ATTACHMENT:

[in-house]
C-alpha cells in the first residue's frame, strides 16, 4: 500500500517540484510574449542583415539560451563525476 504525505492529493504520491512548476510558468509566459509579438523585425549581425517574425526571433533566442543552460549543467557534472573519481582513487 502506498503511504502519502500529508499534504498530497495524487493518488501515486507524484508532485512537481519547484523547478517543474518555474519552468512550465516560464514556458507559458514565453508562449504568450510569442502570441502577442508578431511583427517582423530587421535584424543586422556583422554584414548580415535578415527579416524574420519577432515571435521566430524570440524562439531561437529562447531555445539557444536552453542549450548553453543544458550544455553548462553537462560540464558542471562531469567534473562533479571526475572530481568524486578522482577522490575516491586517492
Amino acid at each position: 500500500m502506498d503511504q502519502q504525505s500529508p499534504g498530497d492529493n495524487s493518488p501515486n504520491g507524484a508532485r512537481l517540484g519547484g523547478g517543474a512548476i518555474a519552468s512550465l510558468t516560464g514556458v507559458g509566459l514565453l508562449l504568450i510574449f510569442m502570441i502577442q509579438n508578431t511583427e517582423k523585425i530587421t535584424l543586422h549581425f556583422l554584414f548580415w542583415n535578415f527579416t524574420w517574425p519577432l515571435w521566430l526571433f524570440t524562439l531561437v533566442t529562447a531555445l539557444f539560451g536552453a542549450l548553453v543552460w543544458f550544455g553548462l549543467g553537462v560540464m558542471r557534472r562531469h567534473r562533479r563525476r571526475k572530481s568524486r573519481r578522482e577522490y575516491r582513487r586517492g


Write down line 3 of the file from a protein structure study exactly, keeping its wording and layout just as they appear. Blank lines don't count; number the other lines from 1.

Amino acid at each position: 500500500m502506498d503511504q502519502q504525505s500529508p499534504g498530497d492529493n495524487s493518488p501515486n504520491g507524484a508532485r512537481l517540484g519547484g523547478g517543474a512548476i518555474a519552468s512550465l510558468t516560464g514556458v507559458g509566459l514565453l508562449l504568450i510574449f510569442m502570441i502577442q509579438n508578431t511583427e517582423k523585425i530587421t535584424l543586422h549581425f556583422l554584414f548580415w542583415n535578415f527579416t524574420w517574425p519577432l515571435w521566430l526571433f524570440t524562439l531561437v533566442t529562447a531555445l539557444f539560451g536552453a542549450l548553453v543552460w543544458f550544455g553548462l549543467g553537462v560540464m558542471r557534472r562531469h567534473r562533479r563525476r571526475k572530481s568524486r573519481r578522482e577522490y575516491r582513487r586517492g